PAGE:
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New York Premier League Finals
Did Umpire's Decision Taint United Chargers' Victory?

By Sam Sooppersaud

Sept. 25th, 2009
This is the million dollar question reverberating in some people's heads at this time: the spectators who were present at the game and witnessed what took place, team officials, and players alike. Even crickets lovers who heard of this incident are debating the merits of one umpire's decision that may have well shifted the pendulum of victory. This all took place at the new Canarsie Cricket Ground, 80th Street and Seaview Avenue, Brooklyn, NY on Saturday, September 19, 2009. The game was the finals of the new New York Premier League (NYPL) and featuring United Chargers and Cricket Zone Enforcers – a game showcased in front of a packed crowd noisily encouraging their respective team.

Many who were at the park believed that as errant decision made by an umpire may have been the deciding factor in the outcome of the game. These include players and officials from both teams. Even many from the crowd supporting the team in whose favor the decision was made, were convinced that it was a wrong one. Now enough of the suspense. Let me get to the specifics.

United Chargers took first strike and as usual sent in their ace openers Glen Hall and Carl Wright. From the word 'go', they set about dissecting the Enforcers' bowling attack. With the score in the fifties uncertainty and mayhem showed its ugly heads. Paceman B. Blackwood bowled a short pitched ball outside of the off stump to Hall. The batsman had a mighty heave but only succeeded in getting a slight touch. The ball flew low and hard to the wicketkeeper Vishal Nagamootoo. The 'keeper dove full length to his right and with outstretched hands came up with the ball. "Howzat," was the shout, to which Umpire Nestfield immediately raised his right hand with the second finger pointed skyward. Sure indication that the batsman was out. Definitive judgment on the umpire's part that the wicketkeeper had taken a clean catch.

What happened from there on was a stunner. The batsman Glen Hall stood his ground. He turned and looked at the square-leg umpire Fitzroy Hayles, the non-ruling umpire during that play. (I later learnt that Hall had told the umpire that the ball was not taken cleanly by the 'keeper). Umpire Hayles without even looking at Umpire Nesfield shook his head from right to left indicating dissent to the ruling umpire's decision. On seeing this, Nestfield crossed his hands over his chest, the signal which is interpreted to mean that an umpire has negated a decision just made. Umpire Nestfield then ruled the batsman "not out," to the surprise and chagrin of some of the spectators, players, and even some opposing players.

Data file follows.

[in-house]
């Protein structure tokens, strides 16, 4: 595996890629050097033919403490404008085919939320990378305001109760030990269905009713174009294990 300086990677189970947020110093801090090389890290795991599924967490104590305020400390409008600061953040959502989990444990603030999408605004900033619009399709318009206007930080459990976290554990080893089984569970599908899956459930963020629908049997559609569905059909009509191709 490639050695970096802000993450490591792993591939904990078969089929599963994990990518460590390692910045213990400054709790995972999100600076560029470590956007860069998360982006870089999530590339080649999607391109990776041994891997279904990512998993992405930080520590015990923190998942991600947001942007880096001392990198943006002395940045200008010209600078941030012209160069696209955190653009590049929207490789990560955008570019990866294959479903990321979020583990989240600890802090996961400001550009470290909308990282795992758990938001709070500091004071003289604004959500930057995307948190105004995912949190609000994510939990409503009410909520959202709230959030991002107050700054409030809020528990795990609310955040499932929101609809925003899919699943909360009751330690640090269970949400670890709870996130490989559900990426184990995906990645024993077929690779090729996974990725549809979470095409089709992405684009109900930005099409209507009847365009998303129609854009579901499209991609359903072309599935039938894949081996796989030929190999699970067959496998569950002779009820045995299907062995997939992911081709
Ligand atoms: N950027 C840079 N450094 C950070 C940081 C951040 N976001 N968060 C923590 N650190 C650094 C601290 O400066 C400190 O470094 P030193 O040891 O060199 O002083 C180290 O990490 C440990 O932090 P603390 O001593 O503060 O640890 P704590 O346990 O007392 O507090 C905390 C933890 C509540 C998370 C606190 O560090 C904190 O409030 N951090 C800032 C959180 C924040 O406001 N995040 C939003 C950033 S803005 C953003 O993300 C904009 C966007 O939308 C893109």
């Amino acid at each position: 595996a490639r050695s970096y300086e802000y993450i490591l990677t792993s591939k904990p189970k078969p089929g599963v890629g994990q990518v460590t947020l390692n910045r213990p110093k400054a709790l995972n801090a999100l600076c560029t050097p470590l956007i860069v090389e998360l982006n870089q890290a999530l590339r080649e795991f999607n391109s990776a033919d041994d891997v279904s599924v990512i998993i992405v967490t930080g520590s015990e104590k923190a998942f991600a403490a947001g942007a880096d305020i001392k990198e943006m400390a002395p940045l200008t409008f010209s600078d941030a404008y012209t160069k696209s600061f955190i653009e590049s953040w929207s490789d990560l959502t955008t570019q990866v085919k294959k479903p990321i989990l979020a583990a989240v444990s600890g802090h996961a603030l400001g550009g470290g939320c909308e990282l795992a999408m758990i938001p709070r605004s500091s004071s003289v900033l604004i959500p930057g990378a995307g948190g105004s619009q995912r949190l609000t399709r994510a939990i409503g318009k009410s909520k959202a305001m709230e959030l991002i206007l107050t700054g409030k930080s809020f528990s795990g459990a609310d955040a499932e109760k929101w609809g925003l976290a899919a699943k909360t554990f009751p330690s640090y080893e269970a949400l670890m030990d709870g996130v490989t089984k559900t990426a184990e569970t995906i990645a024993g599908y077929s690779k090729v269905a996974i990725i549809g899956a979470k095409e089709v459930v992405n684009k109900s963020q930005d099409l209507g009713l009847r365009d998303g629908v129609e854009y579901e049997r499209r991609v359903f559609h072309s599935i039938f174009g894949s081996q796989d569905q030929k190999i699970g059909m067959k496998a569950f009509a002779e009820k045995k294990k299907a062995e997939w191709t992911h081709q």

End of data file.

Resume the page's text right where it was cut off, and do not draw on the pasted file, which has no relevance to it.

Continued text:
The game was held up for a while during which time there were several discussions among the umpires, the umpires and the players, the batsmen and the players and the umpires, and so on and so forth..... In the end, the final decision of umpire Nestfield stood. Hall was not out. There was a loud murmur in the crowd. Even some of the spectators supporting the United Chargers were saying that the batsman should have been given out. The "beef" was that Umpire Hayles was not solicited for an opinion and had no cause to give any. Umpire Nestfield in the immediacy of signaling the batsman out, was in essence saying, "I am convinced that it was a clean catch." Why then did he change his decision? Is it a case of not wanting to step on the toes of a 'higher-up' umpire? Fitzroy Hayles is the President of United States of America Cricket Umpires Association. I leave that to you, the readers to ponder.

Yes, umpires are there to ensure fair play, and they are to do their very best to adhere to such an ethic. However, like the players, umpires are also governed by the Laws of Cricket. When and how can a non-ruling umpire get involved in a decision not within his jurisdiction? Let me quote from Tom Smith's "New Cricket Umpiring and Scoring," Cricket Law # 3.1 - The Umpires. A summarization given at the end of the subsection says this: "an umpire must adjudicate on matters within his jurisdiction. He is also required to offer support to his colleague whenever requested or required." End of quote.

Now let me give my interpretation of this Law #3. "An umpire must adjudicate on matters within his jurisdiction." The meaning of this statement, I think, is clear and needs no further explanation. Yes, he is “required to offer support to his colleague," but, and this is a big but, "whenever requested or required." Umpire Nestfield did not request help from Umpire Hayles. Neither did he require any help. In making his decision immediately after the appeal went up, Umpire Nestfield is saying in essence, "I'm sure that the batsman is out and I need no help from the other umpire."

Why then did Umpire Hayles step in, unrequested and unrequired? I have no idea. I am just reporting what I saw and heard transpired. You make the call!

By the way, Glen Hall was 26 when this controversy arose. He went on to score 77 runs; 51 runs scored after he was ruled not out. Cricket Zone Enforcers lost the match by 42 runs. Could the result of the match have been different had not this umpiring debacle occurred? You do the math. What's your opinion? I would like to know.

I invite comments from readers on this article. I take no offence to comments that oppose my views, once they are made in a civil, non-confrontational, and non-abusive manner. Please feel obliged to make your comments fully and freely. Please don't wait until you see me personally and then "throw the book at me." Send your comments to Ssamrajs@verizon.net ; other readers want to know what are your thoughts.

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